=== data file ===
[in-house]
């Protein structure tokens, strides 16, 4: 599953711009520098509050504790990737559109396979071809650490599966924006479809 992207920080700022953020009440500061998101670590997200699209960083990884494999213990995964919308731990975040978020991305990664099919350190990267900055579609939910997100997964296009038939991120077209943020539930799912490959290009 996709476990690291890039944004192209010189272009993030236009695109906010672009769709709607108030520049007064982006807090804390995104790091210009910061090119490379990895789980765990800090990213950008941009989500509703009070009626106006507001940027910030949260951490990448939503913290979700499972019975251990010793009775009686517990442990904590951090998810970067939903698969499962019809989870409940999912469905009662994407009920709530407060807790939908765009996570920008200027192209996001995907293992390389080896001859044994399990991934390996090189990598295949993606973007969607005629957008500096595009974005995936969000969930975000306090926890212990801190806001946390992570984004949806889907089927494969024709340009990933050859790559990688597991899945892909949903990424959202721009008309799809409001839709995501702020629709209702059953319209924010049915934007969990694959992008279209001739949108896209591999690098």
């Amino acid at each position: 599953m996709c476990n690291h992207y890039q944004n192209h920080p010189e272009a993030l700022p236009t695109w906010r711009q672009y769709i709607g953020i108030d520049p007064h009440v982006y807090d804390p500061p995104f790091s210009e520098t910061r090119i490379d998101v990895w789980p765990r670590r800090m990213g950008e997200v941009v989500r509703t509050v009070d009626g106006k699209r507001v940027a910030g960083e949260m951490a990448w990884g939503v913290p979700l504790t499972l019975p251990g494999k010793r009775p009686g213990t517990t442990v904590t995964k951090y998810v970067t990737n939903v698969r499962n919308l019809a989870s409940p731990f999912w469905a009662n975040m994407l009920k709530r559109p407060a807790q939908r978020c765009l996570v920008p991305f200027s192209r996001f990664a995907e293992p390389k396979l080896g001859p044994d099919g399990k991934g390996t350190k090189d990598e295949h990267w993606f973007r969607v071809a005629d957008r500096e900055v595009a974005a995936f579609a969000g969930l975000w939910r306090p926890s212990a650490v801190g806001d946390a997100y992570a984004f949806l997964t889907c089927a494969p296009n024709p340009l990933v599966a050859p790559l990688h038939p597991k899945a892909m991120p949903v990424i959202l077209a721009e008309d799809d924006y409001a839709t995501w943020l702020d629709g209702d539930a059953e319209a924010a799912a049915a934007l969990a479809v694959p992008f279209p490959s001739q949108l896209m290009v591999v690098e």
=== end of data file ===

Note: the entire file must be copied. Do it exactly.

[in-house]
């Protein structure tokens, strides 16, 4: 599953711009520098509050504790990737559109396979071809650490599966924006479809 992207920080700022953020009440500061998101670590997200699209960083990884494999213990995964919308731990975040978020991305990664099919350190990267900055579609939910997100997964296009038939991120077209943020539930799912490959290009 996709476990690291890039944004192209010189272009993030236009695109906010672009769709709607108030520049007064982006807090804390995104790091210009910061090119490379990895789980765990800090990213950008941009989500509703009070009626106006507001940027910030949260951490990448939503913290979700499972019975251990010793009775009686517990442990904590951090998810970067939903698969499962019809989870409940999912469905009662994407009920709530407060807790939908765009996570920008200027192209996001995907293992390389080896001859044994399990991934390996090189990598295949993606973007969607005629957008500096595009974005995936969000969930975000306090926890212990801190806001946390992570984004949806889907089927494969024709340009990933050859790559990688597991899945892909949903990424959202721009008309799809409001839709995501702020629709209702059953319209924010049915934007969990694959992008279209001739949108896209591999690098």
């Amino acid at each position: 599953m996709c476990n690291h992207y890039q944004n192209h920080p010189e272009a993030l700022p236009t695109w906010r711009q672009y769709i709607g953020i108030d520049p007064h009440v982006y807090d804390p500061p995104f790091s210009e520098t910061r090119i490379d998101v990895w789980p765990r670590r800090m990213g950008e997200v941009v989500r509703t509050v009070d009626g106006k699209r507001v940027a910030g960083e949260m951490a990448w990884g939503v913290p979700l504790t499972l019975p251990g494999k010793r009775p009686g213990t517990t442990v904590t995964k951090y998810v970067t990737n939903v698969r499962n919308l019809a989870s409940p731990f999912w469905a009662n975040m994407l009920k709530r559109p407060a807790q939908r978020c765009l996570v920008p991305f200027s192209r996001f990664a995907e293992p390389k396979l080896g001859p044994d099919g399990k991934g390996t350190k090189d990598e295949h990267w993606f973007r969607v071809a005629d957008r500096e900055v595009a974005a995936f579609a969000g969930l975000w939910r306090p926890s212990a650490v801190g806001d946390a997100y992570a984004f949806l997964t889907c089927a494969p296009n024709p340009l990933v599966a050859p790559l990688h038939p597991k899945a892909m991120p949903v990424i959202l077209a721009e008309d799809d924006y409001a839709t995501w943020l702020d629709g209702d539930a059953e319209a924010a799912a049915a934007l969990a479809v694959p992008f279209p490959s001739q949108l896209m290009v591999v690098e």